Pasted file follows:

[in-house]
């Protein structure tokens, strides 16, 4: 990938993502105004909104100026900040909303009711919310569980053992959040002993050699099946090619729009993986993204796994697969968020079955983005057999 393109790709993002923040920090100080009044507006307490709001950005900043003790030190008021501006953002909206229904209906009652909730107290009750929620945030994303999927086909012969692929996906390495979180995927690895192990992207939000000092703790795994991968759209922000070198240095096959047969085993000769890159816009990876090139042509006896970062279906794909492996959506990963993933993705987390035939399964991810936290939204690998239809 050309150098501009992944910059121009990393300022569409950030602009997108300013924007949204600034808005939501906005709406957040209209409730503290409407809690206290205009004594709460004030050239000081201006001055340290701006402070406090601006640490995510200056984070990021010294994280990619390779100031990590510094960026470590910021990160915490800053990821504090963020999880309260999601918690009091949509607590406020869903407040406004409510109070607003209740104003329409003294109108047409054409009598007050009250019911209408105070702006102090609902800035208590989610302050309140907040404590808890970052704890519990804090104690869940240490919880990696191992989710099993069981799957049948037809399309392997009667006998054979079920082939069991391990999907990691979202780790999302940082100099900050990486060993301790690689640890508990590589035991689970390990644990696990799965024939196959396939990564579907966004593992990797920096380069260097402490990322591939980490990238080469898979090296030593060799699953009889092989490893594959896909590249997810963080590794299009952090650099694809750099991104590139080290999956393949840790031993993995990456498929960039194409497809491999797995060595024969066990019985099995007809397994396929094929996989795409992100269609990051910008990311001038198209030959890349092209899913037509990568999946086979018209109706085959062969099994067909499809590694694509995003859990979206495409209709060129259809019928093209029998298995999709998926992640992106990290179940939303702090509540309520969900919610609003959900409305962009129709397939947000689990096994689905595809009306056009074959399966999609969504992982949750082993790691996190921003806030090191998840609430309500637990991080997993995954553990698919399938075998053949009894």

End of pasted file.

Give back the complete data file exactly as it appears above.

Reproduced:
[in-house]
């Protein structure tokens, strides 16, 4: 990938993502105004909104100026900040909303009711919310569980053992959040002993050699099946090619729009993986993204796994697969968020079955983005057999 393109790709993002923040920090100080009044507006307490709001950005900043003790030190008021501006953002909206229904209906009652909730107290009750929620945030994303999927086909012969692929996906390495979180995927690895192990992207939000000092703790795994991968759209922000070198240095096959047969085993000769890159816009990876090139042509006896970062279906794909492996959506990963993933993705987390035939399964991810936290939204690998239809 050309150098501009992944910059121009990393300022569409950030602009997108300013924007949204600034808005939501906005709406957040209209409730503290409407809690206290205009004594709460004030050239000081201006001055340290701006402070406090601006640490995510200056984070990021010294994280990619390779100031990590510094960026470590910021990160915490800053990821504090963020999880309260999601918690009091949509607590406020869903407040406004409510109070607003209740104003329409003294109108047409054409009598007050009250019911209408105070702006102090609902800035208590989610302050309140907040404590808890970052704890519990804090104690869940240490919880990696191992989710099993069981799957049948037809399309392997009667006998054979079920082939069991391990999907990691979202780790999302940082100099900050990486060993301790690689640890508990590589035991689970390990644990696990799965024939196959396939990564579907966004593992990797920096380069260097402490990322591939980490990238080469898979090296030593060799699953009889092989490893594959896909590249997810963080590794299009952090650099694809750099991104590139080290999956393949840790031993993995990456498929960039194409497809491999797995060595024969066990019985099995007809397994396929094929996989795409992100269609990051910008990311001038198209030959890349092209899913037509990568999946086979018209109706085959062969099994067909499809590694694509995003859990979206495409209709060129259809019928093209029998298995999709998926992640992106990290179940939303702090509540309520969900919610609003959900409305962009129709397939947000689990096994689905595809009306056009074959399966999609969504992982949750082993790691996190921003806030090191998840609430309500637990991080997993995954553990698919399938075998053949009894």